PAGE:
Maybe tells a bit more about ourselves and how we behave in regard to technology than we would like, eh ?
What do you mean, Vichug?
I’ve done midi sample transfers, first on an AKAI s950, then s1000, IIRC, then a yamaha a5000. Each time a very unpleasant experience – and not in the "enhances my creativity" kind of way, in a "oh my GOD I’m about to stab a fool, why’s this taking so long?!? " kinda way.
Copying over on floppies was much more pleasant.
(that i don’t get used to better technology as much/fast as i would, and it doesn’t automatically imply the progresses i wish it would. i say "we" but…)
@wetterberg: if you send the files via midi to an editor, you could edit the sample on your atari or mac, then send it back to your akai.
The feature is called "MIDI Sample Dump" and was developed in 1985 as an addition to the Detailed MIDI Specification 1.0. It was transmitted using System Exclusive messages and yes, it took forever because of MIDI’s astonishing 31250 bps baud rate! The funny thing is that there was an addendum to this standard to update the sample limit from 2 MB to 32 GB… I can’t imagine the time it would take…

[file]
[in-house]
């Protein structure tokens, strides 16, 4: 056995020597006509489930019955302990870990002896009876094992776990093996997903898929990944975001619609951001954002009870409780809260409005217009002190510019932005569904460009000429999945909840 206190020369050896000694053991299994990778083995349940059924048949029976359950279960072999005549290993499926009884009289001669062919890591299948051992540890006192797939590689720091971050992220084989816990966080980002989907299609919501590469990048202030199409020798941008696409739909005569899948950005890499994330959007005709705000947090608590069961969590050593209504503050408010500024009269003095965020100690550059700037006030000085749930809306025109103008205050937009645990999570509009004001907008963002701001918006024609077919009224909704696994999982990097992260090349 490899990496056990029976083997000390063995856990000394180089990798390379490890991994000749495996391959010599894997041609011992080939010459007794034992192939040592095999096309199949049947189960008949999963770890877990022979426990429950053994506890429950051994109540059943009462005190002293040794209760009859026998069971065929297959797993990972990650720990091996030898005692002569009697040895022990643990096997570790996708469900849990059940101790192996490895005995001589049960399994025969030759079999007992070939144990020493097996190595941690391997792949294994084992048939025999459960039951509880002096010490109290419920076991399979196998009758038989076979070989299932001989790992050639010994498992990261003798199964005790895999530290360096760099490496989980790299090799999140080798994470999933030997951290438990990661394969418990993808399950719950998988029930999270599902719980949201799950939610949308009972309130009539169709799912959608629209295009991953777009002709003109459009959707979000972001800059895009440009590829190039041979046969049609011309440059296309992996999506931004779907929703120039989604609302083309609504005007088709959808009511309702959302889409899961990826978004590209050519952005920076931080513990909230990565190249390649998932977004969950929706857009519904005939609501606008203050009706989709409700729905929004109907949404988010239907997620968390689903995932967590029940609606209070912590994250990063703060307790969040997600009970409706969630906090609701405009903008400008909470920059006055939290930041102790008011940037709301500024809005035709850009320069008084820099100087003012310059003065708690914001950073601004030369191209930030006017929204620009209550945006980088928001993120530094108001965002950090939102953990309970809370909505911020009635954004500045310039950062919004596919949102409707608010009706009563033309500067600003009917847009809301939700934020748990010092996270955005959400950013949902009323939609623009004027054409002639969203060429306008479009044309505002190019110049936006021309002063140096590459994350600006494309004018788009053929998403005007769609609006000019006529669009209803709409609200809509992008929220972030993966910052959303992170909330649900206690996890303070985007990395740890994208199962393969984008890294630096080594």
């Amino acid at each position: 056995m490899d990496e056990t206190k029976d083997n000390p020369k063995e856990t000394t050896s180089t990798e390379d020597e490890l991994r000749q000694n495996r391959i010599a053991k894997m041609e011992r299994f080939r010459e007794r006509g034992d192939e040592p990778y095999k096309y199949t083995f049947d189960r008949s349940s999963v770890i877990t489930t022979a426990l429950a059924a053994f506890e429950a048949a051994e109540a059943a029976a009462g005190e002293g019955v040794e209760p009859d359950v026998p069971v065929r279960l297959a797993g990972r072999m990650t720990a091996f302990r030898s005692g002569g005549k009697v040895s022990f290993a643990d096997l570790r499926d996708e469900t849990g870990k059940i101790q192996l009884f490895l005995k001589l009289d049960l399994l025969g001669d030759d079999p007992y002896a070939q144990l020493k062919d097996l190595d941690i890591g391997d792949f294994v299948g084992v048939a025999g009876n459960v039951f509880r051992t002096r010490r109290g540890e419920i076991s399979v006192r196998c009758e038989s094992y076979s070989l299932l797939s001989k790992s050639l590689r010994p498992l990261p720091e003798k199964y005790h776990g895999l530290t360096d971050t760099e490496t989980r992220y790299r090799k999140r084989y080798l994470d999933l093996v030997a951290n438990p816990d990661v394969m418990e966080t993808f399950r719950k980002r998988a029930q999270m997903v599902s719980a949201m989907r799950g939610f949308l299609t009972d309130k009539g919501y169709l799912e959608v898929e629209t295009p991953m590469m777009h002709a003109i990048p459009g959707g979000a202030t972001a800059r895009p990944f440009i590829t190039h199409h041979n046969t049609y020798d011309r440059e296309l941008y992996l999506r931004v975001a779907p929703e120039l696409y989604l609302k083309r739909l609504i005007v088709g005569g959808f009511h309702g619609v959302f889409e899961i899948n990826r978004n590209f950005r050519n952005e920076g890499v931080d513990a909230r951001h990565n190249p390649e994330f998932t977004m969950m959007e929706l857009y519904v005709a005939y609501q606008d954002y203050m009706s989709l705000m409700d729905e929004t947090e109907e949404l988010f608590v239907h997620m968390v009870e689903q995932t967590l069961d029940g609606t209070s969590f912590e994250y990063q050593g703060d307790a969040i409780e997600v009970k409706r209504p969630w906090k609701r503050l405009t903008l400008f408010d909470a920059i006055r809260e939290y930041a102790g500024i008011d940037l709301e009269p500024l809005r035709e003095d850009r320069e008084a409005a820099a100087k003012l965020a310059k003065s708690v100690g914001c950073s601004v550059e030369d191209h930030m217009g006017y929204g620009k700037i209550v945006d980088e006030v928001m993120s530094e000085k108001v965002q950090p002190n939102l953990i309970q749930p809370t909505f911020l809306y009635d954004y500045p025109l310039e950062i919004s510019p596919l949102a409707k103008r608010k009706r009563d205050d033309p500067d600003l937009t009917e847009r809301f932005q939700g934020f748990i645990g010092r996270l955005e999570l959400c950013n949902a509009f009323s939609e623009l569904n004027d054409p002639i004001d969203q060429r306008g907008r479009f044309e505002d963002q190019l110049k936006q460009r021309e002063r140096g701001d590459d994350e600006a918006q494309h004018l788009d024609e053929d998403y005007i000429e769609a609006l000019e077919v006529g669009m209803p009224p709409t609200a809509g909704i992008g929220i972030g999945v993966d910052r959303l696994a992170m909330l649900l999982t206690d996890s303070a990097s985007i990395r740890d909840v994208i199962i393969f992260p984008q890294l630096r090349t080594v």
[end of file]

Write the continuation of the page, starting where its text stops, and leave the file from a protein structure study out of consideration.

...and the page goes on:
But I agree that we really get spoiled nowadays! With so much more technological resources and knowledge at our disposal, we sometimes are able to accomplish less than in the past…